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Post Re: How Heinlein responded to fans
Hi Jack, it's possible it was generated with a wordprocessor, but? It wasn't printed with a dot matrix printer - the most common printer at this time. Andit certainly looks like it came off a regular typewriter. The lines aren't perfevtly aligned and it 'looks' like typewriter output - slight impressions of the letters.

We'll never know of course. All i know for certain is the date it was sent and when i received it.

Seeing the 'form response letter' got me thinking about the one hung near my desk is all.

Cheers

PS in 1981 it was possible to jury rig a regular typewriter to a PC... So that can't be ruled out as a possibility.


Wed Feb 02, 2011 4:15 am
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Post Re: How Heinlein responded to fans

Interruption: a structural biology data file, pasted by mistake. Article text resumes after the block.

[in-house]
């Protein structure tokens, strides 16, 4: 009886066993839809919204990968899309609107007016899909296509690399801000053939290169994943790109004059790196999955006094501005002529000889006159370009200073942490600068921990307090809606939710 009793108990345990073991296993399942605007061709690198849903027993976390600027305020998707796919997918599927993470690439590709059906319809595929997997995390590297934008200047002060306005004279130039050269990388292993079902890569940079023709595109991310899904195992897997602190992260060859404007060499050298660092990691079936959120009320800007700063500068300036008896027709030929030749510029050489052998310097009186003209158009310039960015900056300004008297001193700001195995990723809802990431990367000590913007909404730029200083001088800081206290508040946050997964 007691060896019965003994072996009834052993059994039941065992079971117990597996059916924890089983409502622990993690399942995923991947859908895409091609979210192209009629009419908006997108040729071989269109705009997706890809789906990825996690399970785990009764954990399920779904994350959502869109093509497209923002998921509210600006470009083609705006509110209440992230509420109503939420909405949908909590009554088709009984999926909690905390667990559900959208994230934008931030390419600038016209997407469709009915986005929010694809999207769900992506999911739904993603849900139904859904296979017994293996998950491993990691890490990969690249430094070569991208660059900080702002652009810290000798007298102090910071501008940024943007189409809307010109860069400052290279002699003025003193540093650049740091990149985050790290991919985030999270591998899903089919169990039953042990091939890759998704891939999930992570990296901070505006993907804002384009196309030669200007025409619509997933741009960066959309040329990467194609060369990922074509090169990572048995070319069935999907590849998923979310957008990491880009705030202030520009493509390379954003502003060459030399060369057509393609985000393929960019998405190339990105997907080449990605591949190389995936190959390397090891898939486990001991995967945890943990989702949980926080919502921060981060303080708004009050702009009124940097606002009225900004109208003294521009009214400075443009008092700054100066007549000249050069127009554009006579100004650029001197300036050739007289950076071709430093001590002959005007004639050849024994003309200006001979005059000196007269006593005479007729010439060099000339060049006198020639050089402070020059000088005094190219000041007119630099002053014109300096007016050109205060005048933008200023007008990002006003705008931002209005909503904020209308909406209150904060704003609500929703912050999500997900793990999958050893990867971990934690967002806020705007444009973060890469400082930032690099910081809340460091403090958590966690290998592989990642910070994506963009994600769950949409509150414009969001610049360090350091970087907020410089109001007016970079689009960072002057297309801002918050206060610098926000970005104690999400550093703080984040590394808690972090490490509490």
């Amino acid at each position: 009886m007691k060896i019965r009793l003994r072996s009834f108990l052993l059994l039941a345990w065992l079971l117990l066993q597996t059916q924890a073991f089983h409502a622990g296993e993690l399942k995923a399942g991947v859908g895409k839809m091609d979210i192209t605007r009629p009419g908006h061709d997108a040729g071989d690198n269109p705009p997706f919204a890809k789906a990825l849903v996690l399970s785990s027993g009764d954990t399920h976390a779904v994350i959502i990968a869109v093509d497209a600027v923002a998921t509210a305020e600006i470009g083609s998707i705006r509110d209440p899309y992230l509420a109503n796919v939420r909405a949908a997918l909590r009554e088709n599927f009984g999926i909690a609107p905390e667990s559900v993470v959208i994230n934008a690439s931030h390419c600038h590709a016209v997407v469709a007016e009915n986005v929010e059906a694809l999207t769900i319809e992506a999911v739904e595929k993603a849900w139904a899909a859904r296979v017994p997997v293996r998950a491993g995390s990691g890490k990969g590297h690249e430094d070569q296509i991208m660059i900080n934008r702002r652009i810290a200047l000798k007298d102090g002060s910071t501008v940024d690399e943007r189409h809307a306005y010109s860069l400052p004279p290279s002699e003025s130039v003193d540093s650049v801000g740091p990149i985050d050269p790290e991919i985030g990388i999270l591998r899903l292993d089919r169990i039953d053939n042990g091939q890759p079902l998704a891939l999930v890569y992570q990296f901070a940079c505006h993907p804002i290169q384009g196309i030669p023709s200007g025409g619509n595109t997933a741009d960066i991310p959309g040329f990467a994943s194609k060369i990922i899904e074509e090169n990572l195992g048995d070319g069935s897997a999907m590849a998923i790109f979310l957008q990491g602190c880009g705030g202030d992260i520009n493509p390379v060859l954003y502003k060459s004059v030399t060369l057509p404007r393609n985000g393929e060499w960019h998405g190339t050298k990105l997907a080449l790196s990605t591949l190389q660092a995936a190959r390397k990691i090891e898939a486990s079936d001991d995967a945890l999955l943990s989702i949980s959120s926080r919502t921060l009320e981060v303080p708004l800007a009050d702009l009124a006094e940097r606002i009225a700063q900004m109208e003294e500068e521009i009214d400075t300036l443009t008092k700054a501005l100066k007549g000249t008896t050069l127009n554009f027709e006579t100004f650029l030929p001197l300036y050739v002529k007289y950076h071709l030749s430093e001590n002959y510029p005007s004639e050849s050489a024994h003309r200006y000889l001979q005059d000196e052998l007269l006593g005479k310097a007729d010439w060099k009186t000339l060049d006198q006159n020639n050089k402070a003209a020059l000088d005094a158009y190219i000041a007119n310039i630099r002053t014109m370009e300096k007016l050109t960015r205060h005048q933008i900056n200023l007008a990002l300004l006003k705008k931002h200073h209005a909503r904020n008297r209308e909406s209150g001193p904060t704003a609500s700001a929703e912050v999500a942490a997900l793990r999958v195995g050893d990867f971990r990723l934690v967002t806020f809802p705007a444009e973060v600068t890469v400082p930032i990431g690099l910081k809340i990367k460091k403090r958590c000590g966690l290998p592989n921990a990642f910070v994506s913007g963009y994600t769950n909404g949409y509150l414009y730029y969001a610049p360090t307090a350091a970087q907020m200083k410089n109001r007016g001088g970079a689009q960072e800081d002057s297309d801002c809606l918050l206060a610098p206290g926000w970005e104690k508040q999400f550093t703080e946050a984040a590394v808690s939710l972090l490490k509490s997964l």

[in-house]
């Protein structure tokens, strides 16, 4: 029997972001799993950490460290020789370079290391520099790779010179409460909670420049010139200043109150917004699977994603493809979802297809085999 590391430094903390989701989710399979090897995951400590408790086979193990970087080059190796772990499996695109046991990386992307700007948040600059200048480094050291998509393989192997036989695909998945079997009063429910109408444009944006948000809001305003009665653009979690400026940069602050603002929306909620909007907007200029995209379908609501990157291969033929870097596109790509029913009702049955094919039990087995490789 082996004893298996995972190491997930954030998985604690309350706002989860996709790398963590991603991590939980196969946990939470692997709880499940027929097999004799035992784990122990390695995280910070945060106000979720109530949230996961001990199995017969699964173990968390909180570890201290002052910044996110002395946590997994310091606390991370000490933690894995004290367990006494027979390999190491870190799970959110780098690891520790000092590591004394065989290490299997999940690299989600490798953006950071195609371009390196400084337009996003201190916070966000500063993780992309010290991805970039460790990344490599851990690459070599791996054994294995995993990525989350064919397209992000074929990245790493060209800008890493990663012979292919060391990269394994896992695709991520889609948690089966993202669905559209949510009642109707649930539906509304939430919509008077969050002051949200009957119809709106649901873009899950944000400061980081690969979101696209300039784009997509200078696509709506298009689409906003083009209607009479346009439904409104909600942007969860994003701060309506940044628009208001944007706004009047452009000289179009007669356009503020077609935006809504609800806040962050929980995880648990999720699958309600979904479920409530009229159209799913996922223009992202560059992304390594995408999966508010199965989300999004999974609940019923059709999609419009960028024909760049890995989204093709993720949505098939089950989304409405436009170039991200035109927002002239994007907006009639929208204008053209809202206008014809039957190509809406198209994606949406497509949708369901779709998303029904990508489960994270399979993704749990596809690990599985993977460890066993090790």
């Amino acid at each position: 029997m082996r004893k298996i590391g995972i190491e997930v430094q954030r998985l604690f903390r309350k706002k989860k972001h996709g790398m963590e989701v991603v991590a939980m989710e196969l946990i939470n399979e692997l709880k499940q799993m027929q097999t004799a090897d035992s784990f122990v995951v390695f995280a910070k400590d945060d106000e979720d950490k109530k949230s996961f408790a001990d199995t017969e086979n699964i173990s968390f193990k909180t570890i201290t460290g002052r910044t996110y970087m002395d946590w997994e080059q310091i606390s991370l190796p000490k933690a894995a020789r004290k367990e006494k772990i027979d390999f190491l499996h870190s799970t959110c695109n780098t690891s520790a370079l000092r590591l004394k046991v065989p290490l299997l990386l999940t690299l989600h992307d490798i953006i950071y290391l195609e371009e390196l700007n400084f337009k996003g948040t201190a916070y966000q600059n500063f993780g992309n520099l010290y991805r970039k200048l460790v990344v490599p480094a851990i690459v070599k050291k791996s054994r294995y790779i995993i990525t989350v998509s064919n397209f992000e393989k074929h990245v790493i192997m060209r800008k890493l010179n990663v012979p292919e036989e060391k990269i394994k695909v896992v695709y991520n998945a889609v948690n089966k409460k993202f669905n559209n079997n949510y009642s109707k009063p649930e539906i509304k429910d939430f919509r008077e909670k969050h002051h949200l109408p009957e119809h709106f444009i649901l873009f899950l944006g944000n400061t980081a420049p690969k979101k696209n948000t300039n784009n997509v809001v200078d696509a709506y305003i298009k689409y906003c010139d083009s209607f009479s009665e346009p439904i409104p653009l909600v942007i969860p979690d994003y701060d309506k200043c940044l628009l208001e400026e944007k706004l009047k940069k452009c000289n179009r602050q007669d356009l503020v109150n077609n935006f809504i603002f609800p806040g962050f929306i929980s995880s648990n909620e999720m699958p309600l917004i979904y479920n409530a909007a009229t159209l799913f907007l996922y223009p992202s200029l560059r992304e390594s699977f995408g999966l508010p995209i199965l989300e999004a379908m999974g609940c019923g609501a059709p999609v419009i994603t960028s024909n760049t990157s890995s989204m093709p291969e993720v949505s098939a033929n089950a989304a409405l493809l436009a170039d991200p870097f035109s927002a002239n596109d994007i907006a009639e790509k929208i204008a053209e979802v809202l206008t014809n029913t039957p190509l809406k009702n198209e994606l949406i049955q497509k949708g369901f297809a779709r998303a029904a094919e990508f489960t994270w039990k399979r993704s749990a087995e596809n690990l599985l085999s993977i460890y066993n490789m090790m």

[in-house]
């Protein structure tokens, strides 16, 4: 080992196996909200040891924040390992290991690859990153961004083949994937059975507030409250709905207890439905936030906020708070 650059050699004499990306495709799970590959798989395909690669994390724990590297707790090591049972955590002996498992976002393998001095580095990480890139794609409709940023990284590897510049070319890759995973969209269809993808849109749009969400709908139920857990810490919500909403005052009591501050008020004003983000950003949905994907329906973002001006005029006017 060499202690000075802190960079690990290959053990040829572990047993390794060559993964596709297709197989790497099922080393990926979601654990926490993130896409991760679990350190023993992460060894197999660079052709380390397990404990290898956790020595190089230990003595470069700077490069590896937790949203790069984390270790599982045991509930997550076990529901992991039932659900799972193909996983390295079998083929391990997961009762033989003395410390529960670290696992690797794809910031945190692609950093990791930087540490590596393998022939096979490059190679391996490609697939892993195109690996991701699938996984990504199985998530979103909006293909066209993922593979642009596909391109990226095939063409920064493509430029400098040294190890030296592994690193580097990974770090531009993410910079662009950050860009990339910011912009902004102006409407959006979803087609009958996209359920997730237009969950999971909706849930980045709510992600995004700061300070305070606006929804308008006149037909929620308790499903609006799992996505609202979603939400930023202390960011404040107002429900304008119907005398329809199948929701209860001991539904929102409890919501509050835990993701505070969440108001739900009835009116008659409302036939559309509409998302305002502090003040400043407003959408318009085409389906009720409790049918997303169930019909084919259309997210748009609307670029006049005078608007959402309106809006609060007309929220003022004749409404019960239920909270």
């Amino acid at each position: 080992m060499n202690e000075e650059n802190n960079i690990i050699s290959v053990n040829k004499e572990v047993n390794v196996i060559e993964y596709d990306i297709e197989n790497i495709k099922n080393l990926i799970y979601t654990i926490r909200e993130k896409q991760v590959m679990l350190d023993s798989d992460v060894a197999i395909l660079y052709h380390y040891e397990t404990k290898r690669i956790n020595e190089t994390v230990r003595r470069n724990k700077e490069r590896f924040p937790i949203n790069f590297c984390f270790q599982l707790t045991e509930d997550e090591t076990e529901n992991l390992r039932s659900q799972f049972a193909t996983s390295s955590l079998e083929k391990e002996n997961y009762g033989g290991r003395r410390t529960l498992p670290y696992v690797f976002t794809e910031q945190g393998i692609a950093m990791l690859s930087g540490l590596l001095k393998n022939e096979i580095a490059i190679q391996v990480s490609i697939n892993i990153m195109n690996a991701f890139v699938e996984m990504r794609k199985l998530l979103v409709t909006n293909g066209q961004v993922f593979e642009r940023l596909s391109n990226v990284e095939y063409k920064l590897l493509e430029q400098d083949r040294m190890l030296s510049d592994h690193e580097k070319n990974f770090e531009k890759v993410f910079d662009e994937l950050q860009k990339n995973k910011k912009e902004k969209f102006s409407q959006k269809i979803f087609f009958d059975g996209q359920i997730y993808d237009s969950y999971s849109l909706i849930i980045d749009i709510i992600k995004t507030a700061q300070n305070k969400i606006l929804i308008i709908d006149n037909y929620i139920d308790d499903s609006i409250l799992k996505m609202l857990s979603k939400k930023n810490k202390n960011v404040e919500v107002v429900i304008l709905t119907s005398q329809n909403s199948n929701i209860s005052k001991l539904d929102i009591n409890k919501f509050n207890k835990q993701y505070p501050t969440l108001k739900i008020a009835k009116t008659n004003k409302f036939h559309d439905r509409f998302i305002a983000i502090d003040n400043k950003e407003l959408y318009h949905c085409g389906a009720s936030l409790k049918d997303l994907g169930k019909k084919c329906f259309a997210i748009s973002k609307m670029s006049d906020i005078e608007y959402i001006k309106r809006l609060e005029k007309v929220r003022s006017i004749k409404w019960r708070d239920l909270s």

I have a handwritten letter from Ginny somewhere in response to one I wrote in, I think, 1968 or 1969, in which I said some things that were egregious but not covered by the form. I was at Rice University as an undergraduate, and we had a series of guest lectures by science fiction writers, including Harlan Ellison and John Campbell. In a Q&A session, someone (it might even have been me) asked Campbell a question about Heinlein, and he indicated that RAH was an active member of the John Birch Society. A couple of months before, I had read in our library a copy of "Pravda Means Truth" in American Mercury, but after Campbell's comment, I misremembered the magazine as American Opinion. I sent Heinlein a letter saying that although I had compassion for his views and was familiar with the Birch Society (my father was a member), I didn't think I could ever join it. Ginny wrote back, firmly correcting my mis-memory of the magazine that published "Pravda Means Truth" and saying in no uncertain terms that her husband was not, and had never been, a member of the Birch Society. I'm ashamed of having written that letter to this very day.